The Transparent Christophe Hedges

1/2/2019

Christophe Hedges has a minor in theatre arts from the University of San Diego. It is a fact that on its own is a trivial but makes all the sense in the world after we spent a morning with him over breakfast.

“Winemaking–farming–is an art form. What we do on our farm and with our wine is very much like the art of theatre,” Hedges explained. “When you watch a play, and then go see it the next night, it is going to be slightly different. There are going to be small changes, new pauses and a different energy than the night before. Wine is no different. Every wine, every bottle, has variation. It doesn’t matter if it comes from the same vintage or not. Wine changes in the barrel, in the bottle and in the glass. It is always changing, and that’s what theatre is.”

Hedges talks about his love affair of wine in an almost romantic way. At the same time, however, there is pain in his expression. It’s as if he is reflecting on a once brilliant relationship that is slowly losing its luster.

One moment, he’s reminiscing about the beauty of bio-dynamic wine as a pure being, alive with heart and soul. A moment later, he laments how some wineries are treating this thing of beauty like a commodity, killing it with sugar, dyes and sulfur.

“When you add so much sulfur to a wine, you’re lobotomizing it. You’re destroying every single living thing that is in that wine,” Hedges said. “At that point it’s not just Franken-wine, but dead Franken-wine.”

Like any rocky relationship, Hedges’ partnership with wine runs hot and cold.

Wine is what bonds his family together. His parents–Tom and Anne-Marie Hedges–started Hedges Cellars on Red Mountain in Washington’s Yakima Valley in 1987. Neither Hedges nor his sister, Sara Hedges Goedhart, joined the family business immediately. Eventually, both returned to their roots. Hedges Goedhart is now the head winemaker, while her brother oversees the estate’s sales and marketing as its general manager.

Hedges gushes about how wine is the purest expression of terroir. A bottled moment of time and place that can only happen when the wine is left unaltered by human hands.

There are also some things about the wine industry that Hedges wants to change, in particular, wine scores which these days largely measure industry excellence.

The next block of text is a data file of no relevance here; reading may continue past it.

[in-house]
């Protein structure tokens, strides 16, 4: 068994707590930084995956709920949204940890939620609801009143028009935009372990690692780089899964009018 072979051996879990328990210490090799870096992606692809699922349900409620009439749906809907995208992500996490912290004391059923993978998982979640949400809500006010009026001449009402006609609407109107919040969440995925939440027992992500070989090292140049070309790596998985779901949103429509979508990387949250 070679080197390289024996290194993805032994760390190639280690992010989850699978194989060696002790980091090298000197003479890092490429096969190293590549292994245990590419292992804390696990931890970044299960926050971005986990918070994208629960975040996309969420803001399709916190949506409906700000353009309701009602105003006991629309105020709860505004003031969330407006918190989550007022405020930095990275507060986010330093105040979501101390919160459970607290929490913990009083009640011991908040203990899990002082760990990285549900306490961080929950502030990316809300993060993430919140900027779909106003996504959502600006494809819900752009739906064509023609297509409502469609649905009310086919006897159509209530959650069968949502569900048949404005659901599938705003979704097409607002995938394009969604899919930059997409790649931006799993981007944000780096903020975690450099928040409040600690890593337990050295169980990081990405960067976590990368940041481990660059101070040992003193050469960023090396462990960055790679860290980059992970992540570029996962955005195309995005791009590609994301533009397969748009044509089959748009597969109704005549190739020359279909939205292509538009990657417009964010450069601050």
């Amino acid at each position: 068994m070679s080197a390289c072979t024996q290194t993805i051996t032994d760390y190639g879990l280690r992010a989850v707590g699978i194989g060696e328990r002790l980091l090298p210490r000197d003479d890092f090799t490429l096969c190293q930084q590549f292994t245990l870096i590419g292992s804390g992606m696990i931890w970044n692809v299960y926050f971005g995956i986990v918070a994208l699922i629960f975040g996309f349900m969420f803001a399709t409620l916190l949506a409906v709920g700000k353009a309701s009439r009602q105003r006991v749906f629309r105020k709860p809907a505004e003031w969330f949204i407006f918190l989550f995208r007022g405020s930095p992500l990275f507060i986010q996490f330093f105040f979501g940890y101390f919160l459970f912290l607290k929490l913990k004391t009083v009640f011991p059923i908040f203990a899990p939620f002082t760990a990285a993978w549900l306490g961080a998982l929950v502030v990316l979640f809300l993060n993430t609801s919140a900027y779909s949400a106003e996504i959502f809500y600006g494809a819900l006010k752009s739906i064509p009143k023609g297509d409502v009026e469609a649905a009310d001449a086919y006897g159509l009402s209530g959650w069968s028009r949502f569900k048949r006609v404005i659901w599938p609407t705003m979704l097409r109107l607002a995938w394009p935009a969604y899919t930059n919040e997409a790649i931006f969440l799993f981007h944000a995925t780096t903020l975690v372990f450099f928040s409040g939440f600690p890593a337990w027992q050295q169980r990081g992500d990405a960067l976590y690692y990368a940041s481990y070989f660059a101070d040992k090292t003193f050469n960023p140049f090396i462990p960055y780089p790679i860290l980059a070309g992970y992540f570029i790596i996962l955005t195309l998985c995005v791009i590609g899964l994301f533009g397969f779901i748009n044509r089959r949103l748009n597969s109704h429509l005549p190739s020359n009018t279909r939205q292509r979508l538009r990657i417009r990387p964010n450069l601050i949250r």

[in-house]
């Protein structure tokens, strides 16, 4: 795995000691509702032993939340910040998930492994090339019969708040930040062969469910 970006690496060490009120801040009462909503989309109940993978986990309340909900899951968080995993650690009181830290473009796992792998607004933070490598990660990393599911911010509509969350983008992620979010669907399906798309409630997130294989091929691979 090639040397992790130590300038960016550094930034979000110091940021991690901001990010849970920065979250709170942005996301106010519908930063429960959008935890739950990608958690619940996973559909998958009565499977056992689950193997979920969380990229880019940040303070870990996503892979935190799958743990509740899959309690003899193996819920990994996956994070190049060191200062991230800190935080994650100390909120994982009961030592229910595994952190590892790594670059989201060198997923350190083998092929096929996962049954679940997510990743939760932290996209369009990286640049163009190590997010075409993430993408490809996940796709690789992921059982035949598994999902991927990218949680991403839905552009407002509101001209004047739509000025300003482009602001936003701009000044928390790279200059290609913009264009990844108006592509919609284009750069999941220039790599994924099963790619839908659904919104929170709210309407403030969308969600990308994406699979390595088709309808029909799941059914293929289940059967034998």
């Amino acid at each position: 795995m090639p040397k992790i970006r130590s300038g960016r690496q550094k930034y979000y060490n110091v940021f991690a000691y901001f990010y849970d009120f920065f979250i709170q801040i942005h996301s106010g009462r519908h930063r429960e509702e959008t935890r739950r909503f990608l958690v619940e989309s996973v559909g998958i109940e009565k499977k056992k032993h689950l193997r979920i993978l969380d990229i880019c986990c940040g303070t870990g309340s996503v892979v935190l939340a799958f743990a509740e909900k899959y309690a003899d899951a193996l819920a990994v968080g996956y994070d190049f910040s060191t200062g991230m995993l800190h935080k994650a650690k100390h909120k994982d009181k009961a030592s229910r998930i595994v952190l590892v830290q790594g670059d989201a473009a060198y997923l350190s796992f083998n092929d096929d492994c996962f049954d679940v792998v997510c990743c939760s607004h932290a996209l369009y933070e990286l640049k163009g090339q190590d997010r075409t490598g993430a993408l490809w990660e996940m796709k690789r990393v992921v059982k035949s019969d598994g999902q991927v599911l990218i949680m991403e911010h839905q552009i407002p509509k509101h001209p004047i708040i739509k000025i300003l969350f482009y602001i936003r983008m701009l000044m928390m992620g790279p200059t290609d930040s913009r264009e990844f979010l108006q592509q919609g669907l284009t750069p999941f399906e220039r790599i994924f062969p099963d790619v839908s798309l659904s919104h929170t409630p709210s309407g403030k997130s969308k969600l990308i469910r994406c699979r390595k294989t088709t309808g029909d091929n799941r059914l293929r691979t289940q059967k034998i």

In 2010, Hedges led a very public campaign against wine scores and the critics who write them.

“It wasn’t a war that we could win, but it was a battle we had to fight,” Hedges said.

According to Hedges, wine scores can be misleading to consumers and do little but objectify a wine.

“How can you score a snap shot of a point in time?” questioned Hedges. “Wines change and evolve. That wine might have scored a 90 right now in a glass, but what about two months from now? Or what about 30 minutes later after it has had some time to breathe? It is impossible to attach a score to something that is still living.”

Hedges also sees wine scores having an adverse effect on the diversity of wines available to consumers.

“Everybody is trying to achieve a top score and it is getting to the point where there is now this idealized wine that everyone is trying to make, knowing that if it checks certain boxes, it will receive a high score,” Hedges said.

Another issue Hedges has with the industry is he doesn’t believe wines should be crafted and certainly not by a winemaker.

“I hate the term winemaker. Wine will make itself,” Hedges said. “In France, they call the person who works in the cellar, Chef de Caves. It is a no-glory title because wine should be the focus, not the person.”

At the Hedges estate, Hedges Goedhart holds the title of Head Fermentation Artist.

“It means she doesn’t do a whole lot except making sure that the wine is in the barrels, that things are clean, and she helps the yeast along. That’s Chef de Caves,” Hedges said.

One of Hedges’ main purposes now is being a champion of bio-dynamic agriculture, predicting that before too long, consumers will be shopping for bio-dynamic products the same way they searched out organic options a decade ago.

 “Organic is just a set of standards,” Hedges said. “Bio-dynamic is the hyper-intensive version of those organic standards, mixed with time and place and terroir. It is the poetic version of organic form.”

Hedges knows that his battle against carbon copy wines, misleading marketing and questionable quality isn’t going to be won overnight, but like before, this too is a fight he feels is worth fighting for.

“We have to bring transparency to this industry,” Hedges said. “We have to say the elephant in the room stuff and we have to keep at it.”

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